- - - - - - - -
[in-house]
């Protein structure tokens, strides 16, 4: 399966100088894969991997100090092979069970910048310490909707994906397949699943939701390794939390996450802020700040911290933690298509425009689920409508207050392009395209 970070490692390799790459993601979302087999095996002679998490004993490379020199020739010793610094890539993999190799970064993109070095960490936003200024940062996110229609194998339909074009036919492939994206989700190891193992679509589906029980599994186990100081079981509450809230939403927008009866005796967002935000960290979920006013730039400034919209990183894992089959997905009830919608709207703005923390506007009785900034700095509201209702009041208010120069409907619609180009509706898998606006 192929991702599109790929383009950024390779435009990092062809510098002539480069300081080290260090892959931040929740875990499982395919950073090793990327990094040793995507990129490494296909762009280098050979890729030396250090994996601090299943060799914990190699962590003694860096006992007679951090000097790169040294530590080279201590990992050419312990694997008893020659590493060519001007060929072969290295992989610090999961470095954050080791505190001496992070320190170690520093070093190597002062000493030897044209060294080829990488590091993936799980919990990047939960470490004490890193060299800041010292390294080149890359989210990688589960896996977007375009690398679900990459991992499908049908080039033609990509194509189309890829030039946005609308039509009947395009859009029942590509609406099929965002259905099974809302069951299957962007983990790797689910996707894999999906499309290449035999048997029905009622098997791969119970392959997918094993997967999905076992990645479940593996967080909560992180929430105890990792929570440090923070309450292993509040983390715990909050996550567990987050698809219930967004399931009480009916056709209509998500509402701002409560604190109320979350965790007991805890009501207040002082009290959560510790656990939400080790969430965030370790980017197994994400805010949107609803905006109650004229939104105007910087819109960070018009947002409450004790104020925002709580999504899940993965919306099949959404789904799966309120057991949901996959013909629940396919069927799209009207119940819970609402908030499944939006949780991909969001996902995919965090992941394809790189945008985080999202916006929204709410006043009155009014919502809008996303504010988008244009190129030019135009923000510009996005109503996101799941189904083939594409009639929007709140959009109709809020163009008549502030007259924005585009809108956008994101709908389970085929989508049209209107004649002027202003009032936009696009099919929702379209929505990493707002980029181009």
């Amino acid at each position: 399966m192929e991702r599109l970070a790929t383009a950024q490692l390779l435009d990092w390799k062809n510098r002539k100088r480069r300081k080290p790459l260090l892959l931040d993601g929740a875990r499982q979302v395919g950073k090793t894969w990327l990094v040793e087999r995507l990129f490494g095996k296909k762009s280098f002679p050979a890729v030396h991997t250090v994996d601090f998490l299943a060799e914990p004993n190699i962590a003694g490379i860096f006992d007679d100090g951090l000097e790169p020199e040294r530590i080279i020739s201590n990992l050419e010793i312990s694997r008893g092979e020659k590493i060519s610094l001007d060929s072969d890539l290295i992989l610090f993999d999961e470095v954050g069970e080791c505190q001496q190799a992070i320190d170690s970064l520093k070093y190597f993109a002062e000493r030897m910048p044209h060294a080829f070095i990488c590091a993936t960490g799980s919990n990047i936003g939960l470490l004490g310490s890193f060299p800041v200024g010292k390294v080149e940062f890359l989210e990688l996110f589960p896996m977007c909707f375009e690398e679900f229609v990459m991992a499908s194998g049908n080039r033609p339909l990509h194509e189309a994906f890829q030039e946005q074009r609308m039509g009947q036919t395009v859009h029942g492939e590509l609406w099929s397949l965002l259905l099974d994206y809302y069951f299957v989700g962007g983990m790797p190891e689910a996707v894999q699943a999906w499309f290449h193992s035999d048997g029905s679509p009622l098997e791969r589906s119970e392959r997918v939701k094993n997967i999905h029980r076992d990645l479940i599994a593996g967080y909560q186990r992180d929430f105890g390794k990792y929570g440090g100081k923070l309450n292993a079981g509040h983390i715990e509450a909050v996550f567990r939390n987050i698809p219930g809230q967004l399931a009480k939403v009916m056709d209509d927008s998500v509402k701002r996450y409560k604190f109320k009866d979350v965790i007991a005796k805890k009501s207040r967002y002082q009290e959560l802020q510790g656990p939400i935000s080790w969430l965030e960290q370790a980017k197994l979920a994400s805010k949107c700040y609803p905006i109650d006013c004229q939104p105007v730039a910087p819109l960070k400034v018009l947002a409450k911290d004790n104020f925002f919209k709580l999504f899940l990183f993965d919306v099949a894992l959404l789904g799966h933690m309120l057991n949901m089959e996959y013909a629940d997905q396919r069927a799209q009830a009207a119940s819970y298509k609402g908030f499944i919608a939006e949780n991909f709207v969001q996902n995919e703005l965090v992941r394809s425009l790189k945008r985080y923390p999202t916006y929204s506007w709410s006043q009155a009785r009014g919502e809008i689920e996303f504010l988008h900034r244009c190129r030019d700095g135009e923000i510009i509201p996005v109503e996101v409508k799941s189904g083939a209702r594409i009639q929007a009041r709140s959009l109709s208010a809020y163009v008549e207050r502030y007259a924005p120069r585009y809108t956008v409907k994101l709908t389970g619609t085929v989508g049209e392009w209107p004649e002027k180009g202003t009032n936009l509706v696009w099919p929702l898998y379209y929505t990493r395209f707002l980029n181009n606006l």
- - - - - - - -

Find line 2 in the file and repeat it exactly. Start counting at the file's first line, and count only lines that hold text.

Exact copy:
């Protein structure tokens, strides 16, 4: 399966100088894969991997100090092979069970910048310490909707994906397949699943939701390794939390996450802020700040911290933690298509425009689920409508207050392009395209 970070490692390799790459993601979302087999095996002679998490004993490379020199020739010793610094890539993999190799970064993109070095960490936003200024940062996110229609194998339909074009036919492939994206989700190891193992679509589906029980599994186990100081079981509450809230939403927008009866005796967002935000960290979920006013730039400034919209990183894992089959997905009830919608709207703005923390506007009785900034700095509201209702009041208010120069409907619609180009509706898998606006 192929991702599109790929383009950024390779435009990092062809510098002539480069300081080290260090892959931040929740875990499982395919950073090793990327990094040793995507990129490494296909762009280098050979890729030396250090994996601090299943060799914990190699962590003694860096006992007679951090000097790169040294530590080279201590990992050419312990694997008893020659590493060519001007060929072969290295992989610090999961470095954050080791505190001496992070320190170690520093070093190597002062000493030897044209060294080829990488590091993936799980919990990047939960470490004490890193060299800041010292390294080149890359989210990688589960896996977007375009690398679900990459991992499908049908080039033609990509194509189309890829030039946005609308039509009947395009859009029942590509609406099929965002259905099974809302069951299957962007983990790797689910996707894999999906499309290449035999048997029905009622098997791969119970392959997918094993997967999905076992990645479940593996967080909560992180929430105890990792929570440090923070309450292993509040983390715990909050996550567990987050698809219930967004399931009480009916056709209509998500509402701002409560604190109320979350965790007991805890009501207040002082009290959560510790656990939400080790969430965030370790980017197994994400805010949107609803905006109650004229939104105007910087819109960070018009947002409450004790104020925002709580999504899940993965919306099949959404789904799966309120057991949901996959013909629940396919069927799209009207119940819970609402908030499944939006949780991909969001996902995919965090992941394809790189945008985080999202916006929204709410006043009155009014919502809008996303504010988008244009190129030019135009923000510009996005109503996101799941189904083939594409009639929007709140959009109709809020163009008549502030007259924005585009809108956008994101709908389970085929989508049209209107004649002027202003009032936009696009099919929702379209929505990493707002980029181009």